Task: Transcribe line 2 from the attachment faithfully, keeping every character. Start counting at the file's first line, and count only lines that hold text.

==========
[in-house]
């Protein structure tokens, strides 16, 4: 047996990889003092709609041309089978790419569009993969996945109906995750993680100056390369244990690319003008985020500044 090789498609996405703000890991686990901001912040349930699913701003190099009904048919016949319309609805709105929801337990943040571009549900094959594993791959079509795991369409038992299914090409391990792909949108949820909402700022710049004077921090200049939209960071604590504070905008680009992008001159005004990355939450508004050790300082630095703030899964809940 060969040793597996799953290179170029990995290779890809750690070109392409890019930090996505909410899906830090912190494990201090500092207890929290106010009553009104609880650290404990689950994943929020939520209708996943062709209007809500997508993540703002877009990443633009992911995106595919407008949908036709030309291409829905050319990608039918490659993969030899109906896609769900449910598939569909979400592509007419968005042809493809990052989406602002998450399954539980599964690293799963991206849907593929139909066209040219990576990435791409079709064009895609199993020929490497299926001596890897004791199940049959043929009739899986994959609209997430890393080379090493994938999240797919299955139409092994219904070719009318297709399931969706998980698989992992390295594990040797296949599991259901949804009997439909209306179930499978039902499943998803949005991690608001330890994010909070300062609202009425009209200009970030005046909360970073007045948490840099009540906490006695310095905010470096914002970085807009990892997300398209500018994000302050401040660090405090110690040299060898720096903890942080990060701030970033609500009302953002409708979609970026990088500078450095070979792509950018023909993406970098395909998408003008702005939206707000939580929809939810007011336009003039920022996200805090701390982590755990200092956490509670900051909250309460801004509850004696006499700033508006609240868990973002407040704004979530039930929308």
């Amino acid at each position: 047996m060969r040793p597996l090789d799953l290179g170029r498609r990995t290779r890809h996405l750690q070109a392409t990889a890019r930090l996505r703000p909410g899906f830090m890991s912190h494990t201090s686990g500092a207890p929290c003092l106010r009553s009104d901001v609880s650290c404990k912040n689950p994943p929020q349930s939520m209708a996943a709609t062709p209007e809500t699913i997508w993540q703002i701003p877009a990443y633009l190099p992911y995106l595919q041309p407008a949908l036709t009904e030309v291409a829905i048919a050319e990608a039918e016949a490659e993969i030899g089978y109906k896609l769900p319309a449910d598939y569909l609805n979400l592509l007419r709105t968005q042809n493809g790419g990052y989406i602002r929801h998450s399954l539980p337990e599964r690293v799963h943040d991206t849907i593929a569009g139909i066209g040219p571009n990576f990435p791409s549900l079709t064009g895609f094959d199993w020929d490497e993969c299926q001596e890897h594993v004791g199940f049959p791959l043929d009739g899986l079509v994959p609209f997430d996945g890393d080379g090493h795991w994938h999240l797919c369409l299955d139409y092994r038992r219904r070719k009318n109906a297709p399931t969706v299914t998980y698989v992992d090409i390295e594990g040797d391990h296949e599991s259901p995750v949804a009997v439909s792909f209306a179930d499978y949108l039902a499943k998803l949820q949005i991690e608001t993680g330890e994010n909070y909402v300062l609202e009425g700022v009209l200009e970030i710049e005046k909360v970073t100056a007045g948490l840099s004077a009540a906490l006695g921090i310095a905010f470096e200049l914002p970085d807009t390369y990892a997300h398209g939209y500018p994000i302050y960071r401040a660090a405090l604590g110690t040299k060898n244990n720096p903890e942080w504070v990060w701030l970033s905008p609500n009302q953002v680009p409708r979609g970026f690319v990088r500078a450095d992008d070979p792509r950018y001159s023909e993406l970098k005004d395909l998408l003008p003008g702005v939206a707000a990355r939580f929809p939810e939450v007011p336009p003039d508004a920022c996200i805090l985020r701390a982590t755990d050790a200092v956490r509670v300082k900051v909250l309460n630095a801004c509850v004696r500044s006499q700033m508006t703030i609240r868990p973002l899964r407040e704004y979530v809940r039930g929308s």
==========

């Protein structure tokens, strides 16, 4: 047996990889003092709609041309089978790419569009993969996945109906995750993680100056390369244990690319003008985020500044 090789498609996405703000890991686990901001912040349930699913701003190099009904048919016949319309609805709105929801337990943040571009549900094959594993791959079509795991369409038992299914090409391990792909949108949820909402700022710049004077921090200049939209960071604590504070905008680009992008001159005004990355939450508004050790300082630095703030899964809940 060969040793597996799953290179170029990995290779890809750690070109392409890019930090996505909410899906830090912190494990201090500092207890929290106010009553009104609880650290404990689950994943929020939520209708996943062709209007809500997508993540703002877009990443633009992911995106595919407008949908036709030309291409829905050319990608039918490659993969030899109906896609769900449910598939569909979400592509007419968005042809493809990052989406602002998450399954539980599964690293799963991206849907593929139909066209040219990576990435791409079709064009895609199993020929490497299926001596890897004791199940049959043929009739899986994959609209997430890393080379090493994938999240797919299955139409092994219904070719009318297709399931969706998980698989992992390295594990040797296949599991259901949804009997439909209306179930499978039902499943998803949005991690608001330890994010909070300062609202009425009209200009970030005046909360970073007045948490840099009540906490006695310095905010470096914002970085807009990892997300398209500018994000302050401040660090405090110690040299060898720096903890942080990060701030970033609500009302953002409708979609970026990088500078450095070979792509950018023909993406970098395909998408003008702005939206707000939580929809939810007011336009003039920022996200805090701390982590755990200092956490509670900051909250309460801004509850004696006499700033508006609240868990973002407040704004979530039930929308």